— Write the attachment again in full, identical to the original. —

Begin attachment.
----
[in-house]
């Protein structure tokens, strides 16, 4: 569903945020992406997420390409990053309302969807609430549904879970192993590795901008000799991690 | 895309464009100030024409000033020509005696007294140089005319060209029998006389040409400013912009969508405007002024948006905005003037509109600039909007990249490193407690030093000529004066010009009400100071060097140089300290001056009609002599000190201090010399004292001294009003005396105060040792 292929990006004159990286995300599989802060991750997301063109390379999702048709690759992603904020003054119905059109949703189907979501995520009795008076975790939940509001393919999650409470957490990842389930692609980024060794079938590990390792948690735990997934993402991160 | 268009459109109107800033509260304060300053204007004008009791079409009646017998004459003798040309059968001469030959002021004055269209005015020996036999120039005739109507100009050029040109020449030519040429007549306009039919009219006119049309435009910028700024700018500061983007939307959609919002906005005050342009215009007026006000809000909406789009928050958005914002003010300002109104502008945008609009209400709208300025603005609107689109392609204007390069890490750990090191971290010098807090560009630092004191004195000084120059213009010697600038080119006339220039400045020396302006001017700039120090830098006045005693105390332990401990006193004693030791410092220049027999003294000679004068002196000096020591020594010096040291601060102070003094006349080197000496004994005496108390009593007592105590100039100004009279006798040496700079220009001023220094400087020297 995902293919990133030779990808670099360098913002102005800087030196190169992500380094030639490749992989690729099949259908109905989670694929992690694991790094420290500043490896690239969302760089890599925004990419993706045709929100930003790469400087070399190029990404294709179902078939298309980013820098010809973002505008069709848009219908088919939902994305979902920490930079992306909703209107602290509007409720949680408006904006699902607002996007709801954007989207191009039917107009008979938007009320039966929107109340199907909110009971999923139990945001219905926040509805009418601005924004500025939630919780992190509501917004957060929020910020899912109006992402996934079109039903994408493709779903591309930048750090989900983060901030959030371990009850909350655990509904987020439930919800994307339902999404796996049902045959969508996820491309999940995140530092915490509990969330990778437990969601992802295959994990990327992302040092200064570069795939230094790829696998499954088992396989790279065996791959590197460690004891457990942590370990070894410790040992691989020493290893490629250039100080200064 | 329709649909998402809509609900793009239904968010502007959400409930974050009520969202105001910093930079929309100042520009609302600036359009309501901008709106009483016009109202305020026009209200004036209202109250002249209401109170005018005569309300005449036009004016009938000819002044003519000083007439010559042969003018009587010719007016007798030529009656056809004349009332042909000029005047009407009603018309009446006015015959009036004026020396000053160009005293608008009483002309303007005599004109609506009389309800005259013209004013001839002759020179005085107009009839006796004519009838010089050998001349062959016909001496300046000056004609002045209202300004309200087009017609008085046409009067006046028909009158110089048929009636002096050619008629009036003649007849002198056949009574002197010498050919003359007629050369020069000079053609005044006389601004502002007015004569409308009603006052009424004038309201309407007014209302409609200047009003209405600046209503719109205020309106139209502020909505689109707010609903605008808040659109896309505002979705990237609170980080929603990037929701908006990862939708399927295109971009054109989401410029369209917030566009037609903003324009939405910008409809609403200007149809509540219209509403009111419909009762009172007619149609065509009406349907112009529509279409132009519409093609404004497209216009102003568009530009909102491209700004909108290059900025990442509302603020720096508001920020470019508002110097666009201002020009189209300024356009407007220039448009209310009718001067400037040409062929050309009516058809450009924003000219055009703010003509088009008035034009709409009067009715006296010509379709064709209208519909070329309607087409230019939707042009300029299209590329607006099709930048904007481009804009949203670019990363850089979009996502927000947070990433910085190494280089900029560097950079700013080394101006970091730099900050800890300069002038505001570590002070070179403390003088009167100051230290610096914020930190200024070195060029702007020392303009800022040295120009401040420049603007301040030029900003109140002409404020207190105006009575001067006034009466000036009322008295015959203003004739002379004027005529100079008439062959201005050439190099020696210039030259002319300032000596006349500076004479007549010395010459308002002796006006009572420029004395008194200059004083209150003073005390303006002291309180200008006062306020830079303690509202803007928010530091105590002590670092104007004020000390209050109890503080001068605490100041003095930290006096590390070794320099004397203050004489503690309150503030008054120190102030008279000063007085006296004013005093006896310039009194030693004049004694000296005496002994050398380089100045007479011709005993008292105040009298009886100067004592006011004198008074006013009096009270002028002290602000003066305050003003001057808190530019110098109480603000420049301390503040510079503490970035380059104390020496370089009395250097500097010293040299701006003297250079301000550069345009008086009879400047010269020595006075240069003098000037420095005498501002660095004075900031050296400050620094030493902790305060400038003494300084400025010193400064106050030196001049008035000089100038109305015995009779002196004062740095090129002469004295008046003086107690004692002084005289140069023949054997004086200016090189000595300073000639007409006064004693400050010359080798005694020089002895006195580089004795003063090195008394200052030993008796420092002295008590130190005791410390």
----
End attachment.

[in-house]
């Protein structure tokens, strides 16, 4: 569903945020992406997420390409990053309302969807609430549904879970192993590795901008000799991690 | 895309464009100030024409000033020509005696007294140089005319060209029998006389040409400013912009969508405007002024948006905005003037509109600039909007990249490193407690030093000529004066010009009400100071060097140089300290001056009609002599000190201090010399004292001294009003005396105060040792 292929990006004159990286995300599989802060991750997301063109390379999702048709690759992603904020003054119905059109949703189907979501995520009795008076975790939940509001393919999650409470957490990842389930692609980024060794079938590990390792948690735990997934993402991160 | 268009459109109107800033509260304060300053204007004008009791079409009646017998004459003798040309059968001469030959002021004055269209005015020996036999120039005739109507100009050029040109020449030519040429007549306009039919009219006119049309435009910028700024700018500061983007939307959609919002906005005050342009215009007026006000809000909406789009928050958005914002003010300002109104502008945008609009209400709208300025603005609107689109392609204007390069890490750990090191971290010098807090560009630092004191004195000084120059213009010697600038080119006339220039400045020396302006001017700039120090830098006045005693105390332990401990006193004693030791410092220049027999003294000679004068002196000096020591020594010096040291601060102070003094006349080197000496004994005496108390009593007592105590100039100004009279006798040496700079220009001023220094400087020297 995902293919990133030779990808670099360098913002102005800087030196190169992500380094030639490749992989690729099949259908109905989670694929992690694991790094420290500043490896690239969302760089890599925004990419993706045709929100930003790469400087070399190029990404294709179902078939298309980013820098010809973002505008069709848009219908088919939902994305979902920490930079992306909703209107602290509007409720949680408006904006699902607002996007709801954007989207191009039917107009008979938007009320039966929107109340199907909110009971999923139990945001219905926040509805009418601005924004500025939630919780992190509501917004957060929020910020899912109006992402996934079109039903994408493709779903591309930048750090989900983060901030959030371990009850909350655990509904987020439930919800994307339902999404796996049902045959969508996820491309999940995140530092915490509990969330990778437990969601992802295959994990990327992302040092200064570069795939230094790829696998499954088992396989790279065996791959590197460690004891457990942590370990070894410790040992691989020493290893490629250039100080200064 | 329709649909998402809509609900793009239904968010502007959400409930974050009520969202105001910093930079929309100042520009609302600036359009309501901008709106009483016009109202305020026009209200004036209202109250002249209401109170005018005569309300005449036009004016009938000819002044003519000083007439010559042969003018009587010719007016007798030529009656056809004349009332042909000029005047009407009603018309009446006015015959009036004026020396000053160009005293608008009483002309303007005599004109609506009389309800005259013209004013001839002759020179005085107009009839006796004519009838010089050998001349062959016909001496300046000056004609002045209202300004309200087009017609008085046409009067006046028909009158110089048929009636002096050619008629009036003649007849002198056949009574002197010498050919003359007629050369020069000079053609005044006389601004502002007015004569409308009603006052009424004038309201309407007014209302409609200047009003209405600046209503719109205020309106139209502020909505689109707010609903605008808040659109896309505002979705990237609170980080929603990037929701908006990862939708399927295109971009054109989401410029369209917030566009037609903003324009939405910008409809609403200007149809509540219209509403009111419909009762009172007619149609065509009406349907112009529509279409132009519409093609404004497209216009102003568009530009909102491209700004909108290059900025990442509302603020720096508001920020470019508002110097666009201002020009189209300024356009407007220039448009209310009718001067400037040409062929050309009516058809450009924003000219055009703010003509088009008035034009709409009067009715006296010509379709064709209208519909070329309607087409230019939707042009300029299209590329607006099709930048904007481009804009949203670019990363850089979009996502927000947070990433910085190494280089900029560097950079700013080394101006970091730099900050800890300069002038505001570590002070070179403390003088009167100051230290610096914020930190200024070195060029702007020392303009800022040295120009401040420049603007301040030029900003109140002409404020207190105006009575001067006034009466000036009322008295015959203003004739002379004027005529100079008439062959201005050439190099020696210039030259002319300032000596006349500076004479007549010395010459308002002796006006009572420029004395008194200059004083209150003073005390303006002291309180200008006062306020830079303690509202803007928010530091105590002590670092104007004020000390209050109890503080001068605490100041003095930290006096590390070794320099004397203050004489503690309150503030008054120190102030008279000063007085006296004013005093006896310039009194030693004049004694000296005496002994050398380089100045007479011709005993008292105040009298009886100067004592006011004198008074006013009096009270002028002290602000003066305050003003001057808190530019110098109480603000420049301390503040510079503490970035380059104390020496370089009395250097500097010293040299701006003297250079301000550069345009008086009879400047010269020595006075240069003098000037420095005498501002660095004075900031050296400050620094030493902790305060400038003494300084400025010193400064106050030196001049008035000089100038109305015995009779002196004062740095090129002469004295008046003086107690004692002084005289140069023949054997004086200016090189000595300073000639007409006064004693400050010359080798005694020089002895006195580089004795003063090195008394200052030993008796420092002295008590130190005791410390």